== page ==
A look at marijuana policing trends and why they matter
Thursday, January 02, 2020
Some say that there is a generational war over American cannabis laws going on right now. While many states have legalized marijuana and cannabis-based businesses are flourishing, there are instances of illegal pot causing havoc around the country.
In recent news from California, the city of Rancho Cordova and Sacramento County underwent a massive crackdown on illegal marijuana operations that hurt legal cannabis businesses. The pot police, as these investigators are colloquially termed, have seized over 3,100 marijuana plants in Rancho Cordova alone.
The increase in these illegal grow houses has led to increased crime, undermining the safety of citizens and lowering property values. Rancho Cordova recently funded a new undercover position in the police department, which aims to be responsive to the community and investigate illegal commercial marijuana cultivation.
Another county in the state, Stanislaus County, has announced a $1,000 fine per plant per day to stem illegal pot grows. Authorities hope that the new penalty will help support local and legal businesses.
Counties like these are not the only ones worried about illegal pot grows. Instances of such fines being levied on property owners in Colorado, Oregon, Michigan, and New York have been in the news recently. A Time magazine report states that the proliferation of illegal pot growth in California is causing severe environmental hazards, a situation that could very well spread to other regions soon.
On the other hand, there is a counter-intuitive pot trend that we need to consider as well. While marijuana legalization is growing in the U.S., it is now easier to get busted for possession. Investing in a marijuana business is still risky, despite being an extremely lucrative option.
The latest data from the FBI shows that marijuana-related arrests have risen for the third consecutive year, and the numbers are 21% higher than the total number of arrests for violent crimes.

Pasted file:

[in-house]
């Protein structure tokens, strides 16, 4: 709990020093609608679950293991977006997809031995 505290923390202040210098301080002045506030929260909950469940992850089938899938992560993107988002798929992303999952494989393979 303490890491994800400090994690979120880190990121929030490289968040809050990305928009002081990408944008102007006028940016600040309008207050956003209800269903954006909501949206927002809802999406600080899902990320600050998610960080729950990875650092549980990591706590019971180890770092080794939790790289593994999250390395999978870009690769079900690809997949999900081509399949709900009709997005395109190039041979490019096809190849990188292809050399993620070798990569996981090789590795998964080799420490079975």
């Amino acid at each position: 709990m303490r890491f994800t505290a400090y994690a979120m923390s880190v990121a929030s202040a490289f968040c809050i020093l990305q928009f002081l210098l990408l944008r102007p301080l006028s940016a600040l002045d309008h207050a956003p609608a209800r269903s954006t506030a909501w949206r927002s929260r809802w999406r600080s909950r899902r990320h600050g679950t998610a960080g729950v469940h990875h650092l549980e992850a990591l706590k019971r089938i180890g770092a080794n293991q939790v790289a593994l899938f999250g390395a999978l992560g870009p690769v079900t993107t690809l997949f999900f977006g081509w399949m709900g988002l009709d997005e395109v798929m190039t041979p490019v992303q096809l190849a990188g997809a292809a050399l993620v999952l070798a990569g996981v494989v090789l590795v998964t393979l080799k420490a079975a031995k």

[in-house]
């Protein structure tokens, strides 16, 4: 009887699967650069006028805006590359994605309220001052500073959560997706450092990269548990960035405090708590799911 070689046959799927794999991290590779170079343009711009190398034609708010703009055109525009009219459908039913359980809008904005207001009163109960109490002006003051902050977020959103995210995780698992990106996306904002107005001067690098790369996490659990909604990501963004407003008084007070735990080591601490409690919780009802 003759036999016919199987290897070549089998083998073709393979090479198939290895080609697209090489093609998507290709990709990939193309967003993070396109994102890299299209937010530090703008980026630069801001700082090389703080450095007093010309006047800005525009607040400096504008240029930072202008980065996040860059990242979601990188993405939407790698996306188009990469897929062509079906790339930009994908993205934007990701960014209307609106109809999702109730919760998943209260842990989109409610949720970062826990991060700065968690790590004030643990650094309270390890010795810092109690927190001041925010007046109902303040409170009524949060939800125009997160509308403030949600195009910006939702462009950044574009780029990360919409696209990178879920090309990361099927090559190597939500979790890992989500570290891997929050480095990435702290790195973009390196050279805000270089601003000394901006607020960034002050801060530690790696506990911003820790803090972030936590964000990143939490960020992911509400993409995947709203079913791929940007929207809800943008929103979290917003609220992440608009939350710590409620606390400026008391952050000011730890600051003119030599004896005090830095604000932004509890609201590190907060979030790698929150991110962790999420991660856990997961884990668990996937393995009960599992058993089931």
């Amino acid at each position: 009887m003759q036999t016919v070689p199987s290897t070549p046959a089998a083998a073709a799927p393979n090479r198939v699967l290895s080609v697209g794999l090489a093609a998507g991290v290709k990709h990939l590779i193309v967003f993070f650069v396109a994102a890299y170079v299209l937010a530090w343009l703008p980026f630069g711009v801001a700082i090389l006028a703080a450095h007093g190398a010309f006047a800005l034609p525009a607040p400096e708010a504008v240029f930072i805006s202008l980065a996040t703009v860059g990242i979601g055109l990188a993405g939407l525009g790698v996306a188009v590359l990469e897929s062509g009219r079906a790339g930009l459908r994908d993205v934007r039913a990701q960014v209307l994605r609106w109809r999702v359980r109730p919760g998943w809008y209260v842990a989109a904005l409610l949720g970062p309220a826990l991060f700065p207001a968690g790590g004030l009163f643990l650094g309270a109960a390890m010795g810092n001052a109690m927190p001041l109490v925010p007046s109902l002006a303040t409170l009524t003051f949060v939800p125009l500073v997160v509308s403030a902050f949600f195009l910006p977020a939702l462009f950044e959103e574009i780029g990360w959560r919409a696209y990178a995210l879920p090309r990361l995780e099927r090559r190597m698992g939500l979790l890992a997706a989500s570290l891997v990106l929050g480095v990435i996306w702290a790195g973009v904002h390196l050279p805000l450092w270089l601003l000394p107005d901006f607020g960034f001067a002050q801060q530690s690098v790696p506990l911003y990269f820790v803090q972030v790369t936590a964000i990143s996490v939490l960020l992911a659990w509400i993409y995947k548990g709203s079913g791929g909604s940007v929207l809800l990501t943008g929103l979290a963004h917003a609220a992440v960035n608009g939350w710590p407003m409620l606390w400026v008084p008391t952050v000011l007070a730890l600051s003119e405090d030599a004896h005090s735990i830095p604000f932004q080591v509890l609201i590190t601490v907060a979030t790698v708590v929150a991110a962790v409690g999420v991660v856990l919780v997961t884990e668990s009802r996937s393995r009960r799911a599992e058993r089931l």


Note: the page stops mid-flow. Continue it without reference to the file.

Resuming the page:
90% of these arrests are for marijuana possession offenses only, a reflection of increasing social conservativism at a federal level. It is surprising to see such a large percentage of anti-marijuana sentiment when we hear every day from users and experts about the medicinal benefits of marijuana.
New York’s recreational marijuana battle tells us a story from a different angle concerning the lack of diversity in arrests. While law enforcement agencies vow to keep making marijuana arrests, social organizations like the ACLU state that the majority of those being arrested are black and Latino people.
Reports suggest that most of the illegal grow houses being busted belong to these demographics. Efforts are ongoing to investigate such claims and prevent further injustice. Many local law enforcement agencies, however, have pledged to continue them war against pot.
Then, there are the cases of marijuana vaping, which may fall under blurry lines when it comes to legality but create serious health concerns. Authorities have seized at least 510,000 marijuana vape cartridges all over the country in recent months and have made numerous arrests.
Vaping has gained ground in recent years because it offered an alternative to smoking. For marijuana users, it offered an even more discreet and faster-acting alternative to smoking. Law enforcement officers are on the lookout for vape cartridges that look like legal nicotine vapes, don’t smell like pot, and can thus bypass scrutiny.
Vaping itself is now construed as a health hazard rather than a safer alternative for smokers. Health officials are urging people to avoid vaping following the alarming reports of deadly lung illnesses, especially for users who opt for illicit THC vaping.
The illegal marijuana vape market is estimated to reach $2.5 billion. Advocates of marijuana legalization thus support the crackdown on illegal grows. They state that legalizing and regulating the drug will make it safer for users instead of giving consumers an option of using black-market marijuana cartridges.
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